3.9 Support candidates from various class and educational backgrounds; make the available support clear from the outset so they know the opportunity is ‘for them.’ 


Consider whether a job really requires a degree, or whether this is an unnecessary barrier. Can your organisation support someone in getting a DBS check? Make sure you have budgeted to pay expenses. Will a work environment be risky for a freelancer from a specific background and how can you make them feel safe? 


3.10 Don’t use diversity solely as a marketing tool, funding or tick box exercise. 


Use monitoring forms for freelance staff, then learn from and act on the results.


3.11 Understand that freelancers bring more to the table than their ‘identity’.


If you are only engaging black artists for projects dealing with black issues, for example, and not in all your work, you are missing out on the diversity of skills and perspectives that can be brought by under-represented voices.


3.12 Consider unconscious bias training.


Many organisations are trying their best, they have good intentions, but unconscious bias is a problem and it always will be. 


3.13 Pay well and consider flexible options for pay.


Put simply, if opportunities are not paid, or low paid, then only a particular type of demographic will be able to afford to take up that work. This is cross sectional and relates to class, gender, ethnicity, people with access needs, those with care responsibilities and more. 



3.14 Organisations should reach out to freelancers proactively to ask if there are any adjustments needed for them to do their work. Freelancers should remember that they are not obliged to give details. 


There are legal requirements to make reasonable adjustments for work, but waiting for a freelancer to ask for these adjustments is not best practice. Reaching out will help to break fears of ‘being a nuisance’. 


There are members of the arts community who have worked at a loss, making adjustments for themselves, though fear of damaging a relationship with an organisation or entity, so clarifying that this has no effect on whether a freelancer will be re-hired is important.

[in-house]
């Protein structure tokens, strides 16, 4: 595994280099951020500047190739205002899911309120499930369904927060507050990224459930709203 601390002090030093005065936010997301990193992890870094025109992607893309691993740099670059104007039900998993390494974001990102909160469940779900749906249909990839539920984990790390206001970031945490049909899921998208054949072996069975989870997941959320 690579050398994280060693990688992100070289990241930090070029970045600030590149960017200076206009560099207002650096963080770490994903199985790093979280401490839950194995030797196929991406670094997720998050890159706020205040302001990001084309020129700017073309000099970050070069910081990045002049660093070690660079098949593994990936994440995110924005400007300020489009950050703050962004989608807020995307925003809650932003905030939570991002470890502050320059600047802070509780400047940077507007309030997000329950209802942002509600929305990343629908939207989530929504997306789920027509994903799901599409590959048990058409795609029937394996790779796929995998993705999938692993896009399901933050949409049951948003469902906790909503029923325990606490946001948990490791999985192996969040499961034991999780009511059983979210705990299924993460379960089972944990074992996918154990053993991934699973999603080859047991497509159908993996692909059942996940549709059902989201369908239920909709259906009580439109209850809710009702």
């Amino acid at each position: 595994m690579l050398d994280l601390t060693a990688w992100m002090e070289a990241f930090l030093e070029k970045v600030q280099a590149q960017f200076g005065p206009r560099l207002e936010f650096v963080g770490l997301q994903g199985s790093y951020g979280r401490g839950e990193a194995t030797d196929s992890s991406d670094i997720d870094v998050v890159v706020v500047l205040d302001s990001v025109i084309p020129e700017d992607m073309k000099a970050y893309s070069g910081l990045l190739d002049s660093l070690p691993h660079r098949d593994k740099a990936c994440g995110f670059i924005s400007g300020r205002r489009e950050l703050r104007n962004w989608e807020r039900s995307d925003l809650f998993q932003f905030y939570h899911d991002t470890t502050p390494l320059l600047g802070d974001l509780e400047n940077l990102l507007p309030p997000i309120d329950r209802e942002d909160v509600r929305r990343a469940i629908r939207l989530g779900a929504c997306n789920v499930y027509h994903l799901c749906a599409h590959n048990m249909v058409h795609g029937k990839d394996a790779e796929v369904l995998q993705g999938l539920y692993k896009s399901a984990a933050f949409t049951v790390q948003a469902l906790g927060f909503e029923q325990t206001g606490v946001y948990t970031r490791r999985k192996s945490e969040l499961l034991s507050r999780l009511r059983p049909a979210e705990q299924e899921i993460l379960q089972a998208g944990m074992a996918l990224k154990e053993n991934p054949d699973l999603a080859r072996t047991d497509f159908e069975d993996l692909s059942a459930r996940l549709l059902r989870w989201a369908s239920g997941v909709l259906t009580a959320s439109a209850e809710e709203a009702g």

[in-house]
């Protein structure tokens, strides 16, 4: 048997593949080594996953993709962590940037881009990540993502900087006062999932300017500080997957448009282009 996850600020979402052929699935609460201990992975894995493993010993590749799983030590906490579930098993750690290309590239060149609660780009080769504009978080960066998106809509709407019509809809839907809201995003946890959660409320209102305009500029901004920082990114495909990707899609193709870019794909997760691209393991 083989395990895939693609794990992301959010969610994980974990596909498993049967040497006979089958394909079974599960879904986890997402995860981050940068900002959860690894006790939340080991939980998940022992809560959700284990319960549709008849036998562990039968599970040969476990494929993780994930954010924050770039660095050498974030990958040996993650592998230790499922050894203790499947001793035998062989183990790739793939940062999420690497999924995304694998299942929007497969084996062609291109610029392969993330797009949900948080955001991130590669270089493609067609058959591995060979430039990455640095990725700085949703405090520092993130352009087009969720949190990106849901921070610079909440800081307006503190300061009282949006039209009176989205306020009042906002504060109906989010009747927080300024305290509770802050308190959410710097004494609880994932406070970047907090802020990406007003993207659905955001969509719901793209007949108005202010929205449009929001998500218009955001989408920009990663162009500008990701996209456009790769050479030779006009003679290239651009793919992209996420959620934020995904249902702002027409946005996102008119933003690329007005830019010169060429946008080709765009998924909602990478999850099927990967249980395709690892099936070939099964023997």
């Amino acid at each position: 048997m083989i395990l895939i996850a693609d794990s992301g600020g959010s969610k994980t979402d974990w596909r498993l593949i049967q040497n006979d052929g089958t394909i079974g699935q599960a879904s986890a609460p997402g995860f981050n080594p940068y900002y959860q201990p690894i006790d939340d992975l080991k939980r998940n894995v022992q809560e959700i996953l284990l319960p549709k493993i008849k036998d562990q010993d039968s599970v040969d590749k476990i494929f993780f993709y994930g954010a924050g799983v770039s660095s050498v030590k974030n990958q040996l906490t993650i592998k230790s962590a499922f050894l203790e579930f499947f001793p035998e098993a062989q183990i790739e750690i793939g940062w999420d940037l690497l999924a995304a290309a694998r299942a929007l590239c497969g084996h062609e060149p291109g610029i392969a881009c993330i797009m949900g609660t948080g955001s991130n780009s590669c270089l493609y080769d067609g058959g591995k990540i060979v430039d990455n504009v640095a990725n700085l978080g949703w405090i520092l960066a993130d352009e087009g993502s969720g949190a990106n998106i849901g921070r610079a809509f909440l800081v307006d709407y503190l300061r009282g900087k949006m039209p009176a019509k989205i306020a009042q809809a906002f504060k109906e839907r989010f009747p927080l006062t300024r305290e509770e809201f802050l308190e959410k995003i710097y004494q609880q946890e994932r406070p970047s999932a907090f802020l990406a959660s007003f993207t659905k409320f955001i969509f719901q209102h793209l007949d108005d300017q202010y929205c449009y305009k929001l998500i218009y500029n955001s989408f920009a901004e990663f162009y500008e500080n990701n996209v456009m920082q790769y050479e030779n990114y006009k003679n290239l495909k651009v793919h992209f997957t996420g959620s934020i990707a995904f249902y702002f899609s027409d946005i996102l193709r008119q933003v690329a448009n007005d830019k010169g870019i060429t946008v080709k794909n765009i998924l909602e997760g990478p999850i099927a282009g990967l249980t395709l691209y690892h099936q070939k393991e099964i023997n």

Be aware that someone does not have to give you all the details of their disability and is also entitled to confidentiality.


Ask ‘what do you need?’ rather than ‘what is your disability?’


3.15 Make application, hiring and interview processes accessible.


3.16 Organisations should try to be specific in their plans, in their outreach, in their responses.


A lot can be missed and obscured by talking about diversity in broad brushstrokes. 


Consider using paid consultants to help with reaching demographics that you have trouble reaching.


BAME (Black, Asian and Minority Ethnic) is broadly disliked as a description of a demographic. 


Best practice would be to research and tailor communication depending on the specific project or moment. We’ve also looked into some examples of race and ethnicity terminology to provide some background information here. 


3.17 Organisations should normalise asking people for their pronouns.


Asking for these to be displayed by everyone on Zoom call names, for example, makes everyone feel comfortable in expressing their pronouns. 


3.18 Organisations should keep freelancers appropriately informed about the needs of those working with them.


Where appropriate, and with participants’ permission, information should be relayed so that freelancers can make reasonable adjustments to their own work and meet their own standards of diversity, equality and inclusion. 


3.19 Organisations should equip freelancers with the means to support the participants they are working with.


We heard from our freelance community that organisations will sometimes seek to work with people who have a diversity of needs, and sometimes use this as part of their funding bid or to improve their image, but will not provide the adequate resources or training to support staff and participants properly. 


3.20 Seek out funding to provide support for freelancers with access needs.


Not everything has to fall on the budget of an organisation and there is Access to Work support available from the DWP, various charities and Arts Council England. Organisations can also look at disability led organisations for examples, advice and support. 


3.21 Large organisations should consider providing access to their resources for the wider arts community. 


3.22 Ask to be told.


Many sections of the arts community are excluded from monitoring forms, tick boxes, outreach, participatory projects and support. Consider letting the community tell you who they are and what they need. Don’t use an ‘other’ tick box, but rather an ‘educate us’ space for people to enter their own information. 

It is best practice to plan ahead for this in a way that is appropriate for the size of project and organisation. Budget for access, and then, if this budget is not needed for your specific project this time, use it to improve your organisation’s overall access capabilities, e.g. buy a ramp or software to use in the future. 

Where capacity to do this is limited it is best practice to make it clear that adjustments will be made and that the pathways to request these are clear and accessible. 

Be flexible in the way you employ people where possible. Not everyone will have the resources to set themselves up as a limited company because your organisation is unable to pay sole traders, neither will some people be able to work as an employee and absorb taxation and expenses until the end of the tax year. On the other hand, migrants on certain types of visas are not allowed to work as self-employed. 

It should be noted that some forms of support may take too long for short form projects. 

WGAFO Section 3